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A finger-sized fossilized creature found in the Italian Alps is the earliest lizard ever discovered, a new study suggests, filling a longtime gap in the fossil record and in the reptile family tree.
An analysis of Megachirella wachtleri identifies the tiny creature as the closest thing we know to the ancestor of all lizards and snakes, says Tiago Simoes, a postdoctoral researcher at the University of Alberta, who led the study.
Megachirella is 75 million years older than any previously known lizard fossils, which suggests lizards evolved significantly earlier than previously thought.
Megachirella would have scampered through a subtropical, coastal forest about 240 million years ago. Somehow, misfortune struck, and it was washed out to sea, buried and fossilized.
The eight-centimetre-long fossil includes the creature's skull and back, but cuts off before its pelvis and tail.
The fossil was discovered more than 15 years ago on Monte Pra della Vacca, in the Dolomites mountain range of northern Italy, by Michael Wachtler, a self-described explorer and "philosopher of nature" who has discovered many other fossils.
Researchers who studied the reptile fossil soon after its discovery named it after Wachtler. They suspected it was related to lizards, but didn't have enough information to figure out precisely what it was.
Up until now, the oldest lizard fossils found were from about 170 million years ago, during the Jurassic Period. That's 70 million years after the earliest known dinosaurs began roaming the Earth.
But based on genetic evidence and fossils of other reptiles, paleontologists suspected that lizards actually evolved much earlier — there was just a gap in the fossil record.
Simoes first saw the fossil of Megachirella in 2015, while completing his PhD. He was working with University of Alberta biology professor Michael Caldwell to create a detailed family tree of living and extinct reptiles; the project took him to over 50 different museum and university collections in 17 countries to examine specimens.
When Simoes spotted Megachirella, he was struck by how similar it looked to a lizard, even though it was much older than the oldest known lizards.
"I immediately thought that it could be this missing link that we were hoping for," he recalled.
Since the fossil's discovery, a new technology had become available — micro CT scanning — that would allow researchers to X-ray the fossil and view parts of it that were still embedded in the rock, such as its belly.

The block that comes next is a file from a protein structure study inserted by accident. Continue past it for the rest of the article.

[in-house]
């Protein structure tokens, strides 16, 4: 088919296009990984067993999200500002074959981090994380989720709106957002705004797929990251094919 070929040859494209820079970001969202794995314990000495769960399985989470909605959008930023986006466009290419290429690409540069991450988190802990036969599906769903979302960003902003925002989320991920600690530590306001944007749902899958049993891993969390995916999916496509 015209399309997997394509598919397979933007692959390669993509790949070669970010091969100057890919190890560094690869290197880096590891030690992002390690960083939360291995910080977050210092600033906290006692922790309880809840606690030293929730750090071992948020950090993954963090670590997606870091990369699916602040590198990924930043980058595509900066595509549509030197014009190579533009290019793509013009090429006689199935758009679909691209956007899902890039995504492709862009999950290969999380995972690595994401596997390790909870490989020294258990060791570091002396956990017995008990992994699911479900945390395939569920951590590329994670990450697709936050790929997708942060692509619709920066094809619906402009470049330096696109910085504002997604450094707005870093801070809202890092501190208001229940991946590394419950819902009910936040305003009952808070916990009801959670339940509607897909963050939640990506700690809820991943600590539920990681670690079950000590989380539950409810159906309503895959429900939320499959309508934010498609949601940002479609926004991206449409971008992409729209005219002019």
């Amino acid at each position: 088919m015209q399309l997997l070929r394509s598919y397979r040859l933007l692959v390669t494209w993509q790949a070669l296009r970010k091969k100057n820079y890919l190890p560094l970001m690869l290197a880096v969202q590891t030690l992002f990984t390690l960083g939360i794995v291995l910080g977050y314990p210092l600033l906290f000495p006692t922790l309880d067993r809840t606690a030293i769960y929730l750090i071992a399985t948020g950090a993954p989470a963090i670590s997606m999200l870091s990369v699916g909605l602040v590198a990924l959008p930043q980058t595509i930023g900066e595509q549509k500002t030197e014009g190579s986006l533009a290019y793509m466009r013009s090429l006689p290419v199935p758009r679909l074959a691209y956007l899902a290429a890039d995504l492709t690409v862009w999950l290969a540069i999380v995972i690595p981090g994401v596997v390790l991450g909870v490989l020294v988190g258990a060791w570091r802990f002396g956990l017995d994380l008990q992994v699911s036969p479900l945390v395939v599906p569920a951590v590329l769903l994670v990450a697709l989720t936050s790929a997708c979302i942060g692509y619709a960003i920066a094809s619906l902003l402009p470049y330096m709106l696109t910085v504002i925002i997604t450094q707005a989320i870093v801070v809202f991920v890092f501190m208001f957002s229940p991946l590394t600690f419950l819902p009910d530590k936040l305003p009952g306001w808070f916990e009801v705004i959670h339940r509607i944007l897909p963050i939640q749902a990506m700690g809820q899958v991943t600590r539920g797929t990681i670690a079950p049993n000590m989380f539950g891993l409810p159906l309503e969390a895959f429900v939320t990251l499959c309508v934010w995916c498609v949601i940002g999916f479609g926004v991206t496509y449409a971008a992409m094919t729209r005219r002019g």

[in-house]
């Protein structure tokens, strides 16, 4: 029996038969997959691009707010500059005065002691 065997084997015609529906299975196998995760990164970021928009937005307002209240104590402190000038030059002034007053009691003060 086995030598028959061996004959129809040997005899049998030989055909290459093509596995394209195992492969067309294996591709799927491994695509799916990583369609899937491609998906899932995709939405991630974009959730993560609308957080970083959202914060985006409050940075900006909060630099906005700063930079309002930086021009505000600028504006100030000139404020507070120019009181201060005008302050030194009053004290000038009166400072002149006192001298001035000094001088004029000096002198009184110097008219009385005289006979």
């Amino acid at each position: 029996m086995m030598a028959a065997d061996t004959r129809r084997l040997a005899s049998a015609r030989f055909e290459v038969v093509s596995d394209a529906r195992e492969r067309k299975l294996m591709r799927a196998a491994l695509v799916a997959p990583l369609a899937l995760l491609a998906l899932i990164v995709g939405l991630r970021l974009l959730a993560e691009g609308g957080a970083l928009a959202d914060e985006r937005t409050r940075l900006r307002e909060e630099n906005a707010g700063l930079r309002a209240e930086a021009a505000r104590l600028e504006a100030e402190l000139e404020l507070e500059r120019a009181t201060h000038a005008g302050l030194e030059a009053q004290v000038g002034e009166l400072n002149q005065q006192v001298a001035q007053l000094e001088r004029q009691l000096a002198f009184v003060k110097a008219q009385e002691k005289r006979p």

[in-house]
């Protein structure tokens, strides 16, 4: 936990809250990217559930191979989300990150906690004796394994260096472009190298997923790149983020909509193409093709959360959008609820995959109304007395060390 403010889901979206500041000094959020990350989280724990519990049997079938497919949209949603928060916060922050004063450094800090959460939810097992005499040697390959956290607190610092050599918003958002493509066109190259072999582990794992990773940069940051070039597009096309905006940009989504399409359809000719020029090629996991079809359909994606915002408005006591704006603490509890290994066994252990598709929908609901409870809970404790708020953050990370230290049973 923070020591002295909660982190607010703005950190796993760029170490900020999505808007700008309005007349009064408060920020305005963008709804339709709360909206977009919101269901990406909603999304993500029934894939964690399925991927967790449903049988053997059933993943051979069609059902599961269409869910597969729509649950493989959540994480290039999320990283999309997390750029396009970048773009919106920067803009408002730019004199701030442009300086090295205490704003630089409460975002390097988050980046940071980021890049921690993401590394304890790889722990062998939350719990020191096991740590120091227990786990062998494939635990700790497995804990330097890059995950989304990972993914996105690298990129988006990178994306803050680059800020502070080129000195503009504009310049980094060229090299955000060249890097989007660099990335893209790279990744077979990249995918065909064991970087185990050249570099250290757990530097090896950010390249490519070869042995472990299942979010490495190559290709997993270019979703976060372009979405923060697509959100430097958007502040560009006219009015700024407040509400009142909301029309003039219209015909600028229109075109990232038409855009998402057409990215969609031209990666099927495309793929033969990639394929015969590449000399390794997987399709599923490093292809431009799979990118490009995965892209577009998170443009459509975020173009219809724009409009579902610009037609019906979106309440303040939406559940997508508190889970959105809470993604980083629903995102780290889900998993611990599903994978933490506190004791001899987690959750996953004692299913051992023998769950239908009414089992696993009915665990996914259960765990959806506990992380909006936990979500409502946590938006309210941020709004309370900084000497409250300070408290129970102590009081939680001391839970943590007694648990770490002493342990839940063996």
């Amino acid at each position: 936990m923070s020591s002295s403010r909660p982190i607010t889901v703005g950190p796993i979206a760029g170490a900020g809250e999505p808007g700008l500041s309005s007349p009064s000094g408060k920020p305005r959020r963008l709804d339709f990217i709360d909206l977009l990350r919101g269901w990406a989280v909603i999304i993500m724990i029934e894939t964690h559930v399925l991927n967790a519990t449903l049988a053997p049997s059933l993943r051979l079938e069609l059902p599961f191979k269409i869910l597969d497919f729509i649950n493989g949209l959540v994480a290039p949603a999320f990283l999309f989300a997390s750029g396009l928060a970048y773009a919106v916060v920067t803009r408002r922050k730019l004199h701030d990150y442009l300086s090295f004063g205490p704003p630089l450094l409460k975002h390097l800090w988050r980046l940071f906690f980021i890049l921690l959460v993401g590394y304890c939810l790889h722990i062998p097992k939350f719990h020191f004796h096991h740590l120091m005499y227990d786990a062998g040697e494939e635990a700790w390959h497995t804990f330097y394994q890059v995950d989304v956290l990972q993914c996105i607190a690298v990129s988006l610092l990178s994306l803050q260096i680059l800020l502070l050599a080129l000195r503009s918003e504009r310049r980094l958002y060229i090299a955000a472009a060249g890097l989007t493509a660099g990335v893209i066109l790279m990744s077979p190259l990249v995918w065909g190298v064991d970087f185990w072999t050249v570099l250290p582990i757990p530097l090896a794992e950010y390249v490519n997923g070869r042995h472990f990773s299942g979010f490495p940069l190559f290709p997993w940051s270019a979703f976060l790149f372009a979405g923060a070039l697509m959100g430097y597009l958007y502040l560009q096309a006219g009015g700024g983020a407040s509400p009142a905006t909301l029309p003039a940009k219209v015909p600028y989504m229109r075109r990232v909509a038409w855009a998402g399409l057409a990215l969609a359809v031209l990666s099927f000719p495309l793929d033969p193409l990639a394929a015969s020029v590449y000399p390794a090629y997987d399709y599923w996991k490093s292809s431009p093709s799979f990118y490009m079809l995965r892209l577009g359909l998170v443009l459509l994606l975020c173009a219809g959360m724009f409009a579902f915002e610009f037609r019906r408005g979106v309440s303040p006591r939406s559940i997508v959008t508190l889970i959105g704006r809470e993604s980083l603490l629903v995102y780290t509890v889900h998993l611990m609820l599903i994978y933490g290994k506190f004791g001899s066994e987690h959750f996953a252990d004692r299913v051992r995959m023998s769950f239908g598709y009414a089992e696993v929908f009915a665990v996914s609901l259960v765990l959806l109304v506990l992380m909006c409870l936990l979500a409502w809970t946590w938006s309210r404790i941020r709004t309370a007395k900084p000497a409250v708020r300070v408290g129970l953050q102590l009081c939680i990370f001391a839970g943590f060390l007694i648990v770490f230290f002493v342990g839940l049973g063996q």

"It can digitally remove that rock," said Simoes.
With such a small, fragile fossil, physically removing the rock would've been impossible without damaging the fossil.The CT scan revealed many features — in its skull, its clavicle, its arm and its wrist — that are found only in lizards.
"It's pretty much all over the body," Simoes said.
The fossilized creature also has a lot of features that are found in other reptiles, but no longer exist in modern lizards and snakes, such as extra ribs in its belly region and an extra opening in its upper arm bone.
The new findings confirm that early lizards scampered among the first dinosaurs. In fact, it now appears that like the branch of reptiles that led to dinosaurs, lizards first evolved before the End-Permian extinction, a catastrophe 252 million years ago that wiped out 96 per cent of marine species and 70 per cent of vertebrates on land. Though it seems, of course, that at least some early lizards and dinosaurs survived and went on to diversify into a huge variety of species.
Marc Jones, a researcher who studies small vertebrates such as reptiles at the University of Adelaide and the Natural History Museum in London, says the study looks like a fair assessment of the available evidence, although some scientists might be disappointed about parts missing from the fossil, such as the knee and ankle, that also contain key lizard features.
"Lizards are a highly diverse and ecologically important group today but their early evolution remains mysterious. Any new developments such as this discovery will be significant," Jones added in an email. "It's great to see lizards, rather than dinosaurs or mammals, get some attention for a change."
While the word "dinosaur" means "terrible lizard," Simoes notes that lizards and dinosaurs are not at all closely related. "They're on opposite sides of the reptile tree of life," he said.
Dinosaurs are on the genetic branch that includes birds and crocodiles, while lizards, snakes and tuataras, a lizard-like animal, are on a completely different branch.
In addition to Simoes and Caldwell, the new study on Megachirella included researchers from Poland, Italy, the U.K., Australia and the U.S. It was funded by the Vanier Canada and Izaak Walton Killam Memorial scholarships, the Euregio Science Fund, Midwestern University, the Natural Sciences and Engineering Research Council of Canada, the Alberta Ukrainian Centennial scholarship, and the National Science Centre of Poland. Author Emily Chung